ESPN 3D launched with the FIFA World Cup last Friday, providing coverage of the events utilizing Sony 3D technology. The network promises up to 25 of the matches in 3D from 5 of the 10 World Cup stadium locations, and more live sporting events in 3D throughout the year. Currently DirecTV, Comcast and AT&T are carrying the network. Customers, of course, must have a 3D HDTV and 3D glasses to see the broadcasts. Recent estimates from CEA say less than 1 million people are “capable” of watching the active shutter feeds.
Here’s a review and first impressions:
The 3D TV: A Samsung 55″ 240Hz 3D LCD LED.
The Match: Brazil vs. Korea DPR, Tuesday, June 15 from Johannesburg, Ellis Park Stadium.
First of all, if you haven’t seen a 3D television image before it’s not fun to look at without 3D glasses. It just looks like a projected image that doesn’t have its RGB channels aligned. When you put on the glasses, you’ll notice the image comes into focus but does darken a bit because of the slight tint on the lenses.
First complaint…wearing 3D glasses sucks if you already wear glasses. Although they seem to fit over many eyeglass frames, it still feels like you are wearing optometry equipment and should be translating numbers and letters off an eye chart rather than immersed in a movie or game.
Second complaint…LCD. Although this match was watched on a Samsung “LED” LCD, this 3D TV has very limited viewing angles. If you wanted to have a group of friends over (each owning a pair of $150 glasses) those sitting on the sides would not be impressed at all. If you’re not sitting directly in front of this television, you will just see double images. What a disappointment for a television costing almost $3k. Planning on buying a 3D TV? Go plasma.
The main shot, (the elevated camera that follows the ball from side to side), is the most important shot but is unfortunately the least impressive. Frankly, I get more thrills out of looking at one of those old stereographic cards. The problem may lie within the lack of dimension in the shot. There are no up-close objects or distant objects to create comparison. The shot just looks flat, and barely gives any sense of “being there.”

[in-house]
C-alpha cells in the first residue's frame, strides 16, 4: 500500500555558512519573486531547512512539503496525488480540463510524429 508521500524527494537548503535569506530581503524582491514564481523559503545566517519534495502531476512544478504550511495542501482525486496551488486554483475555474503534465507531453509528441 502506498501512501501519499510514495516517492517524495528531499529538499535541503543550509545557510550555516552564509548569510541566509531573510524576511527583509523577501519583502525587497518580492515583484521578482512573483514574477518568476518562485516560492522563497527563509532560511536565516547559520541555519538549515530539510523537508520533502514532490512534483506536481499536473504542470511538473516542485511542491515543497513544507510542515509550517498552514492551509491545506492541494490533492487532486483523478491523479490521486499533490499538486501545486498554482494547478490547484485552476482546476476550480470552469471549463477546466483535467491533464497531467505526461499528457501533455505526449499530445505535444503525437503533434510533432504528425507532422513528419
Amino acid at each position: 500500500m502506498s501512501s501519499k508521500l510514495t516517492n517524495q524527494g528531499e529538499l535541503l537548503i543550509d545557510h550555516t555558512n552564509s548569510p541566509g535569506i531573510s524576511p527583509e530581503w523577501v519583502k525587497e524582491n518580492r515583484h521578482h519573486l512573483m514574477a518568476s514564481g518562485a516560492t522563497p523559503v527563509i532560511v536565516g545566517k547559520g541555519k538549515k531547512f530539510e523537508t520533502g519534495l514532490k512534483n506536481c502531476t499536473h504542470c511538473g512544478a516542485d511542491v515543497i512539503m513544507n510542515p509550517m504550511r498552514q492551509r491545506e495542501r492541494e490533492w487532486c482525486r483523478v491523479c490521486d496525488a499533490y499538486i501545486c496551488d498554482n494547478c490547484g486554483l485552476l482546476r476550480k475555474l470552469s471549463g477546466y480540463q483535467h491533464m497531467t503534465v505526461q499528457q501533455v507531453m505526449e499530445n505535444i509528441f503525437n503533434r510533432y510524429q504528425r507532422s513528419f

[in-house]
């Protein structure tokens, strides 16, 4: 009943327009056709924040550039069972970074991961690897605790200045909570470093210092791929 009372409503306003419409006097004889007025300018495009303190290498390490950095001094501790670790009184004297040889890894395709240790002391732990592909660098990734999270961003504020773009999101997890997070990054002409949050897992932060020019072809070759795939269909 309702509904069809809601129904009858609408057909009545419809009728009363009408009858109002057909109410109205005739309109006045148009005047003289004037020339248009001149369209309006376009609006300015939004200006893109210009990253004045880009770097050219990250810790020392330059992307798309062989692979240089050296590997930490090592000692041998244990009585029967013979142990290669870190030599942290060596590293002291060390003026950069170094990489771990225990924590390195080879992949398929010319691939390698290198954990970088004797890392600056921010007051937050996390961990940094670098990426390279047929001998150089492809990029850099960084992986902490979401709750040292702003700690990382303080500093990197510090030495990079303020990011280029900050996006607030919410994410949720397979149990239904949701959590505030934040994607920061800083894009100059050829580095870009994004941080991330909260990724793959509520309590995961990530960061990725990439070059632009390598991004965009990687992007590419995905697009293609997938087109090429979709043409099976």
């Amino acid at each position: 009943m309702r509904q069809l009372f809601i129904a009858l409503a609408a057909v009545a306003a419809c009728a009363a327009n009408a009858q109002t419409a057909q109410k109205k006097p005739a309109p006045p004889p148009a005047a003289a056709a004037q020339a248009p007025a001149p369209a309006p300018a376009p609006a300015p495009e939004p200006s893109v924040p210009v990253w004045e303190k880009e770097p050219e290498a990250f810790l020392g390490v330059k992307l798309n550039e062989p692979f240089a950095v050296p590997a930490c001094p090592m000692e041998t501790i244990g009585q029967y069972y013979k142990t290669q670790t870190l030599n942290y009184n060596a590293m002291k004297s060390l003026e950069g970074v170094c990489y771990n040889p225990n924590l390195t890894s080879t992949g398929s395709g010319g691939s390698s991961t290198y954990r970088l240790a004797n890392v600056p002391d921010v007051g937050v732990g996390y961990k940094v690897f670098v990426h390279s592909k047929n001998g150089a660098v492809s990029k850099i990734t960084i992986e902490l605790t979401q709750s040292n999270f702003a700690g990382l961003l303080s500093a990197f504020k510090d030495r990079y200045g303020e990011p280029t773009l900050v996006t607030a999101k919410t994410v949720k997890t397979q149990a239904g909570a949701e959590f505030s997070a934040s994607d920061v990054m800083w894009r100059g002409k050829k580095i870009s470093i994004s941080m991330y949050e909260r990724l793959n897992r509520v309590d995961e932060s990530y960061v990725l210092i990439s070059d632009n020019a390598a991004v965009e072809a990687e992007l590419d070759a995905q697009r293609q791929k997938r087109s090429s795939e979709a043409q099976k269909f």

Close up shots of players, coaches, and fans are the most impressive. And, playbacks in slow motion are even more impressive. The ball actually looks like it is being lifted off the screen somehow, and amazingly holds its detail. On a side note, audio coverage of the matches has been fantastic. In most plays you can actually hear the ball being kicked as directional microphones follow it wherever it goes. Want to feel immersed? Crank up the audio!
And, the onscreen graphics look great. If anything pops off the screen it’s the score overlay which floats in space as if on a different layer of glass. Transition graphics look pretty good although not as impressive as some motion picture 3D motion graphics.
Overall, the 3D coverage is a bit sloppy (if compared to 2D coverage of an NFL game which has had years to be perfected), and appears as if in its infant stages (which it is). But this is to be expected. ESPN was testing the format for about 2 years before they announced the 3D channel back in Jan. 2010. But test broadcasts were presented to limited theater audiences, like the USC vs. OSU college football game in Fall ’09. You can expect Sony and other companies to only get better at providing the format.
Is it time to buy a 3D television? If you want to be an early adopter, yes. However, don’t expect to have many movies to watch right away. Film distributers are still working on releases of 3D films in the active shutter format. For now, you’ll get the most 3D content out of ESPN’s planned live sporting events. And, as mentioned above, compare a 3D LCD with plasma 3D before making any decisions. It should be a no-brainer.
3D coverage from Sony is being provided at 5 of the 10 World Cup locations. So far, ESPN 3D has broadcast about about six of those matches.
By the way, Brazil won the match 2 to 1.